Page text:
The announcement last week of Young's hiring comes as the GOP readies for a 100-stop, statewide tour that begins Aug. 16.

Young previously worked for Gov. Bobby Jindal's gubernatorial campaigns, and he was Jindal's deputy director for legislative affairs during the most recent legislative session. He's also worked for the RNC in Nevada.


Boy, 5, calls 911 when mom suffers seizure

DETROIT - A 5-year-old Detroit boy called 911, getting emergency workers to his home only minutes after his mother began having a seizure.

Akua McClain calls her son, Demonte Reilley, her "protector" and "guardian angel."

Demonte woke up last Tuesday to his mother having a seizure.

He told WDIV-TV he "was scared," but "wasn't anymore when help was coming."

Demonte not only called 911, but he stayed on the line with an operator, saying where he lived and how his mother was doing. McClain has epilepsy, and seizures can be common for her.

She says that if her son hadn't acted in the way he did, "God only knows what could have happened."


Efforts to eradicate invasive plants rise

ST. PAUL - Noxious weeds are proving an expensive and cumbersome adversary for Minnesota agricultural officials, who are ramping up eradication efforts of invasive plants that pose environmental or health worries.

In Duluth, Japanese knotweed has become a nuisance and prompted worry that it will crowd out food sources for waterfowl. In southern Minnesota, a woody vine called oriental bittersweet is spreading fast along the Mississippi River.

Minnesota Public Radio News reported Wednesday that a recent $350,000 state grant from the state's Environment and Natural Resources Trust Fund will help target weeds on an "eradicate list." They include oriental bittersweet, Dalmation toadflax, cutleaf teasel, Japanese hops and Grecian foxglove.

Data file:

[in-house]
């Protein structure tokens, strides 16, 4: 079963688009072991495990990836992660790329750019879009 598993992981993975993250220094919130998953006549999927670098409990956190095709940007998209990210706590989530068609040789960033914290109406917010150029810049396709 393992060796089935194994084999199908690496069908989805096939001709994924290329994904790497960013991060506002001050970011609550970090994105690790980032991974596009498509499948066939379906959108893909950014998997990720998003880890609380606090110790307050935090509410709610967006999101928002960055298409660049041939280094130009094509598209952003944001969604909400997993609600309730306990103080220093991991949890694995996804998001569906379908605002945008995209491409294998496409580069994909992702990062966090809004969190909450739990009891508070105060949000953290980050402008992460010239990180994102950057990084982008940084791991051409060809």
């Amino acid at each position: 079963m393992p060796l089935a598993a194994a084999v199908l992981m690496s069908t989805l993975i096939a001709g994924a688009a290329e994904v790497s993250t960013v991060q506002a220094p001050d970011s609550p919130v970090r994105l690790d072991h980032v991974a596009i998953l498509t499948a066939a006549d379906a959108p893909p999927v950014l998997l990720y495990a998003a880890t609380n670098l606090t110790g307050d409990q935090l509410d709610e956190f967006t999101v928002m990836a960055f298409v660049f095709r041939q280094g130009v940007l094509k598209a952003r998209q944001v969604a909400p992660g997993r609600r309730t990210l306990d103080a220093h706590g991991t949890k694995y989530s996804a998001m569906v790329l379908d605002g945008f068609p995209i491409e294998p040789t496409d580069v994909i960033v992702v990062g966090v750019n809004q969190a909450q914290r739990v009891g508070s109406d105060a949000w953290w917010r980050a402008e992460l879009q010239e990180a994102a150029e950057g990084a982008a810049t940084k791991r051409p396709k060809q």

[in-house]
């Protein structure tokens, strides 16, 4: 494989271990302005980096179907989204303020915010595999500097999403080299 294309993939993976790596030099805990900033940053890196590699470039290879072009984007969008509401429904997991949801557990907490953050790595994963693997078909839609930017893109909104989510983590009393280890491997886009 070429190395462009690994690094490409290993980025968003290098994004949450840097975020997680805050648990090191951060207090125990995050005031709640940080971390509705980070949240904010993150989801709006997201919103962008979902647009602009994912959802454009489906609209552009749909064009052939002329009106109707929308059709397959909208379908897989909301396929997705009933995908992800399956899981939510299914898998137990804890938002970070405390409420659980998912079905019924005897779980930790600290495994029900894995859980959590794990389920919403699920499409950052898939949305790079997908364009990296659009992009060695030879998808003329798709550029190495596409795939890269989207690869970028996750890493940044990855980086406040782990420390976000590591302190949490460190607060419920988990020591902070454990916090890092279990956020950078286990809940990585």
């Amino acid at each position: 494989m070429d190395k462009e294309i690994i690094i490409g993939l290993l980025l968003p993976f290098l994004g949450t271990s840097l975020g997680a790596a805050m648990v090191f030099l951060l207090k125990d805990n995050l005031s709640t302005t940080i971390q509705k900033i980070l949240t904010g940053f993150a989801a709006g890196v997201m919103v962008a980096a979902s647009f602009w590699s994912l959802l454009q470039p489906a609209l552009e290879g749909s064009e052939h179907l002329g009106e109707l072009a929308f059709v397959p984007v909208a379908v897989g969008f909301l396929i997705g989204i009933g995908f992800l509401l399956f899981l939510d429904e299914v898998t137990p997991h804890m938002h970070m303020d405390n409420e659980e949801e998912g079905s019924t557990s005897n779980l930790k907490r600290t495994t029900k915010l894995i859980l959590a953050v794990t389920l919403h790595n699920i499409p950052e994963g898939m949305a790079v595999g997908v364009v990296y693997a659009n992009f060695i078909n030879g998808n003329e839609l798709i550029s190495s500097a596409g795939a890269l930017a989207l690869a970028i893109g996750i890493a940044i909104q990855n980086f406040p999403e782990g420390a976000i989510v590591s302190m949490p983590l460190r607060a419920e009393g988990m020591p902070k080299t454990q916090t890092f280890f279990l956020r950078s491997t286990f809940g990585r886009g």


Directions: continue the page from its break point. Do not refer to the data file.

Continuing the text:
100 stolen US flags returned to veteran

BALLWIN - A St. Louis County veteran has his flags back - all 100 of them.

KSDK-TV reported that someone stole the American flags from Korean War veteran Walter Schoenke's home in Ballwin over the Fourth of July weekend.

Neighbors heard about the theft and surprised Schoenke with 100 new flags soon after the theft. Now, the stolen flags have been returned, left at Schoenke's door with an apology and a letter thanking him for his service.

Neighbors plan to help Schoenke place the flags around the neighborhood on Veterans Day.


Bar owners are asked not to serve 10 people

JANESVILLE - Janesville police are asking bar owners not to serve alcohol to 10 people who require emergency services more often than most residents.

Police officer Joe McNally says the people on the "no serve list" have had three run-ins with police in the past six months. Those incidents include trips to jail or detox, along with less formal interventions, such as an officer driving someone home.

McNally says all those interactions cost the city. For example, a trip to detox runs about $400, plus the time for an officer to take someone there and the time for a doctor to clear the person.

McNally tells the Janesville Gazette that people will be taken off the list if they have fewer than three contacts with police after six months.

The Associated Press